Amazon Education is working on a new platform that will allow schools to upload, manage, share, and discover open education resources from a home page that in some ways resembles the one shoppers are accustomed to accessing on the massive online retailer’s website.
School administrators learned about the site, to be called Amazon Inspire, during a “Transitioning to OER” session Friday as part of the National Conference on Education of the AASA, the School Superintendents Association, held here.
The new platform is in beta testing now, and is scheduled to be released publicly within the next two to three months, according to Andrew Joseph, vice president of strategic relations for Amazon Education.
Users of the site will be able to add ratings and reviews, and to receive recommendations based on their previous selections. Educators will be able to curate open resources, self-publish material they have developed, and put a school’s entire digital library that is open and freely available online, Joseph said.
Along the left pane of the web page, users will select categories to modify their searches for open resources, much the way shoppers on Amazon today can choose categories to filter their searches.
The company is looking for more districts to become partners for the testing phase before launch, Joseph told the audience of mostly superintendents at the session, which also featured Andrew Marcinek, who was named the first open-ed resources adviser in the U.S. Department of Education last year, and Devin Vodicka, superintendent of the Vista Unified schools in San Diego County, Calif., whose district is testing the site.
Amazon Inspire will be made available to schools for free. “We’ve made a commitment that we will never charge for this,” Joseph said, noting it will be “a completely free, open platform for free resources.”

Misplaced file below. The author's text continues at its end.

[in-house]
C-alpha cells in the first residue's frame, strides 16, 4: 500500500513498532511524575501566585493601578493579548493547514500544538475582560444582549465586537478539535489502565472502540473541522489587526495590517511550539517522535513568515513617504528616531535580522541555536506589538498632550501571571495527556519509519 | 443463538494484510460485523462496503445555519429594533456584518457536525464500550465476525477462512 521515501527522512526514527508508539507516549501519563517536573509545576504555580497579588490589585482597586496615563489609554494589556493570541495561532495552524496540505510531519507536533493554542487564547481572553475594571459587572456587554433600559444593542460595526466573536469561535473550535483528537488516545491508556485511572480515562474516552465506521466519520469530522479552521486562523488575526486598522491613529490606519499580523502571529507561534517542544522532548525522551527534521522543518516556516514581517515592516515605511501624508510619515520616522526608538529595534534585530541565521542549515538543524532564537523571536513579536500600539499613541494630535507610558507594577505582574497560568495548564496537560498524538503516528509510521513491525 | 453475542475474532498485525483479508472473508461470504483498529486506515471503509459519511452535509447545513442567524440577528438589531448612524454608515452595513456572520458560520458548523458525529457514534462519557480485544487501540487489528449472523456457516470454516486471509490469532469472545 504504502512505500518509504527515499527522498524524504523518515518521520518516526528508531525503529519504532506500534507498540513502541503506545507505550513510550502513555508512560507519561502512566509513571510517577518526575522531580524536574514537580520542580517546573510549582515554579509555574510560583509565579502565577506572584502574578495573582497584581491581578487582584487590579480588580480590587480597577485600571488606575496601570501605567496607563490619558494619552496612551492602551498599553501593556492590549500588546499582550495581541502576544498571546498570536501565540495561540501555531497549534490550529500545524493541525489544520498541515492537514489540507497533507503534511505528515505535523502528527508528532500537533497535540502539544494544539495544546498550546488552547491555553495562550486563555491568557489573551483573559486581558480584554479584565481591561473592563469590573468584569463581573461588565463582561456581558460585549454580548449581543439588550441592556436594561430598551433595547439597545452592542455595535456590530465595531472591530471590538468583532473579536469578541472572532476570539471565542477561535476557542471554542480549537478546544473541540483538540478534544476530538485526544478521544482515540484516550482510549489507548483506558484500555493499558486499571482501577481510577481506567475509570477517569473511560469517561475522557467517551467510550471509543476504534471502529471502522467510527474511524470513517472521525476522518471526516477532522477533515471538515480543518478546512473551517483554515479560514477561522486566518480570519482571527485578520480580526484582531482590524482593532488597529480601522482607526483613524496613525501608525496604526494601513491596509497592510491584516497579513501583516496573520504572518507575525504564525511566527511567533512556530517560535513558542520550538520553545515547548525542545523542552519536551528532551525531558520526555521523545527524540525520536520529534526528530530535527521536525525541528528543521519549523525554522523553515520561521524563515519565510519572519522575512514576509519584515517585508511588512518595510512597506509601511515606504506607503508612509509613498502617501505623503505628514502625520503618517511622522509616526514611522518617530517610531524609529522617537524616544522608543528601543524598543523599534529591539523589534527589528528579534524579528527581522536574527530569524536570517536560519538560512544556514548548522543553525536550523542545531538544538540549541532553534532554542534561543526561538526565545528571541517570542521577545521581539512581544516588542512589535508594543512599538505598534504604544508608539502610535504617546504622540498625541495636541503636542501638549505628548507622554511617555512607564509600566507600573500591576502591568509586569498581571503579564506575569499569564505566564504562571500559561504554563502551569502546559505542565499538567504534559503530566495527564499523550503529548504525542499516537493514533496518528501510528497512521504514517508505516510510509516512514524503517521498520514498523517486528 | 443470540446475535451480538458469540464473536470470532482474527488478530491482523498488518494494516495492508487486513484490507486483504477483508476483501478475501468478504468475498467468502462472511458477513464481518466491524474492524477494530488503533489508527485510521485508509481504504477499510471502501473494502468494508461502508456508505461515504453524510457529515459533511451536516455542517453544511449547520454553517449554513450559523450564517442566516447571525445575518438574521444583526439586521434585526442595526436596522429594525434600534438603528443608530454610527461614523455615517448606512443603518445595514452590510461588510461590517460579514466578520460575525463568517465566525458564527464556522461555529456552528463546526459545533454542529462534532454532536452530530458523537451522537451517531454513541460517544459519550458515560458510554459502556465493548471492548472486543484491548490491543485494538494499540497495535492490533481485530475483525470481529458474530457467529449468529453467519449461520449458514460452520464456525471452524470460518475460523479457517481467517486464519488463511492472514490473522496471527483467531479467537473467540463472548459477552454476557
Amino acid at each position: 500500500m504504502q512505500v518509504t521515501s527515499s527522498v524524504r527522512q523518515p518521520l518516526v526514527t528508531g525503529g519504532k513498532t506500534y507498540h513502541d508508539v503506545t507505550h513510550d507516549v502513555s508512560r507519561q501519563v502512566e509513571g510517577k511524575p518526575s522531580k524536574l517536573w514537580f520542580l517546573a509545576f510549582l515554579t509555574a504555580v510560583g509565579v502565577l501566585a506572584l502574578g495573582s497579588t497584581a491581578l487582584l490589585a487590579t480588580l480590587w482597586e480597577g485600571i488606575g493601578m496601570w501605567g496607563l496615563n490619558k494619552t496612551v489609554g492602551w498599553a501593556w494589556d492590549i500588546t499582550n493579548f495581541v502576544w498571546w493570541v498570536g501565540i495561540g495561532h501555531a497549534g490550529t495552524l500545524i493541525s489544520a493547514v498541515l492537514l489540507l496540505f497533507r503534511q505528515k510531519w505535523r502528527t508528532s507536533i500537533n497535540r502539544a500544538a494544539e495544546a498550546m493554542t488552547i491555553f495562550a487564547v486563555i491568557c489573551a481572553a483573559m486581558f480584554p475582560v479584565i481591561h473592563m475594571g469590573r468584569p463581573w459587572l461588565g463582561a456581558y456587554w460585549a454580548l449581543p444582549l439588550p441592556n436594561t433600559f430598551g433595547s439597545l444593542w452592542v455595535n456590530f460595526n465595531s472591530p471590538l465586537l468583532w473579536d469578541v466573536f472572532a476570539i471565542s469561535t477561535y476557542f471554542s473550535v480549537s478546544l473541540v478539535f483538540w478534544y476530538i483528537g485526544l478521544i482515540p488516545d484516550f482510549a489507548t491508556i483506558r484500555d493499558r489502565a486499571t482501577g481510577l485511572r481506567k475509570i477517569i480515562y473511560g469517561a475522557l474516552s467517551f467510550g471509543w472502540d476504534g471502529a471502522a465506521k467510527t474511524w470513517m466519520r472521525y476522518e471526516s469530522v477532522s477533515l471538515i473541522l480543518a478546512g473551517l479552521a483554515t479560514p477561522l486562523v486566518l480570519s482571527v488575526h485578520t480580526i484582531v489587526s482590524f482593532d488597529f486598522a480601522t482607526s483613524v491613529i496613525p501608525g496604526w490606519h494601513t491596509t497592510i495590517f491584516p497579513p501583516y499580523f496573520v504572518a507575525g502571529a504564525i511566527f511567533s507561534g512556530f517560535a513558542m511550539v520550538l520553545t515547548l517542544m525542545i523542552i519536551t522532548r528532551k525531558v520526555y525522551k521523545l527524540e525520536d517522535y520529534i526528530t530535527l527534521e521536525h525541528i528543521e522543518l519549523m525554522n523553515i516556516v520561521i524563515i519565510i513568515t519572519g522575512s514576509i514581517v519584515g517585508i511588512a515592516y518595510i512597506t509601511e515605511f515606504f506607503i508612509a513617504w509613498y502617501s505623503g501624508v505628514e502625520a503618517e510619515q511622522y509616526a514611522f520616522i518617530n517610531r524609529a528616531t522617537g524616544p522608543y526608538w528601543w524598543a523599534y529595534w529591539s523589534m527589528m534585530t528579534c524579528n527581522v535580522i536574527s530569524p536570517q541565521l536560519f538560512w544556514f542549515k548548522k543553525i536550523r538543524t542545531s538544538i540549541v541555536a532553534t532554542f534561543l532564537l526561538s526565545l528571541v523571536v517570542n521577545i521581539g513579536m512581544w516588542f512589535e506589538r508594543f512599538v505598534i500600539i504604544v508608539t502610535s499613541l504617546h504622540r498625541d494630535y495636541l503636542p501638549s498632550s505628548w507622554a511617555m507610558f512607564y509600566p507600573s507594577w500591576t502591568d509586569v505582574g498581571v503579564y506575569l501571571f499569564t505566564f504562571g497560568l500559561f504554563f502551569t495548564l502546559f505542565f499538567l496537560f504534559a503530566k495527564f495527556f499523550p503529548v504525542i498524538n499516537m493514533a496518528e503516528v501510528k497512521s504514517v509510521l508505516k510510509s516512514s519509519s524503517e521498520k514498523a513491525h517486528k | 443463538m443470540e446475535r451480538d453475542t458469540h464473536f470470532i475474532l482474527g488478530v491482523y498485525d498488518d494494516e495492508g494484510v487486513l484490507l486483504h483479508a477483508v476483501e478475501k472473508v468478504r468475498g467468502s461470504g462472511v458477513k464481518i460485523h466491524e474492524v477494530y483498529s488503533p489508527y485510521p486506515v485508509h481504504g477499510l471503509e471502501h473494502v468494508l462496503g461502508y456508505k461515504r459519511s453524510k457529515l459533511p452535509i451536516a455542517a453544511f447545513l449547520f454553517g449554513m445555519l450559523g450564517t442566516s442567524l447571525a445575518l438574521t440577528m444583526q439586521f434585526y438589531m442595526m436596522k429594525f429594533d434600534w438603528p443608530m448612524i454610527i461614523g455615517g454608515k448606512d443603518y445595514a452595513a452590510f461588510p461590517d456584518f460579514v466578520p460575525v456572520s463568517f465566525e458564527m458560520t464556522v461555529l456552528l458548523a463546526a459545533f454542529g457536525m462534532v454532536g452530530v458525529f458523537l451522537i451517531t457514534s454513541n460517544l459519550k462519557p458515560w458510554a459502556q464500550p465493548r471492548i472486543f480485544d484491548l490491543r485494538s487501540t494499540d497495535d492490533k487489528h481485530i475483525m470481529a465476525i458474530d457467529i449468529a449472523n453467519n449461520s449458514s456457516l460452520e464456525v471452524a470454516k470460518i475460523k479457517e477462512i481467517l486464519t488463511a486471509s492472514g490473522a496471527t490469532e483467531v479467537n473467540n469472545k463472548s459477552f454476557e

Asked by one superintendent about the company’s financial interest in the effort, Joseph said, “Amazon is a big commercial entity and we have to make this sustainable over time. This piece we have committed to making absolutely free forever. We’re not going to lock the content up. We promised we won’t put a pay wall in front of it.”
While Joseph said the company has not decided exactly how it will achieve financial sustainability for Amazon Inspire, he said it could be in connecting users to books they might want to buy to go with a unit on Shakespeare, for instance, or in using Amazon’s capabilities in self-publishing books. “We don’t know exactly what it looks like … but we believe we have all these other paths down the road,” he said.
Vodicka said a lesson one of his educators uploaded in testing requires certain materials like batteries and coils, so he could envision that Amazon’s recommendation technology would someday surface links to whatever needs to be purchased to complete a lesson.
Amazon Education’s research indicated that “teachers spend 12 hours a week on content creation and sharing on their own,” said Joseph, using Google Drive or shared folders within a district. “If you think about those resources, they’re not all that discoverable or sharable.”
Vodicka displayed a slide showing how his district shares the OER it has discovered or that educators have created, which mirrored the description of district-created folders or documents in Google.
The OER that are added to Amazon Inspire will be assigned metadata tags identified through the Learning Registry, a federally sponsored, online information-sharing network.
“All of these groups–Amazon, Microsoft, Edmodo–they’re publishing their platforms on top of the Learning Registry,” explained Marcinek. These tags will contain the information, such as the publisher, location, subject area, and standards alignment of a piece of content, that make it searchable.
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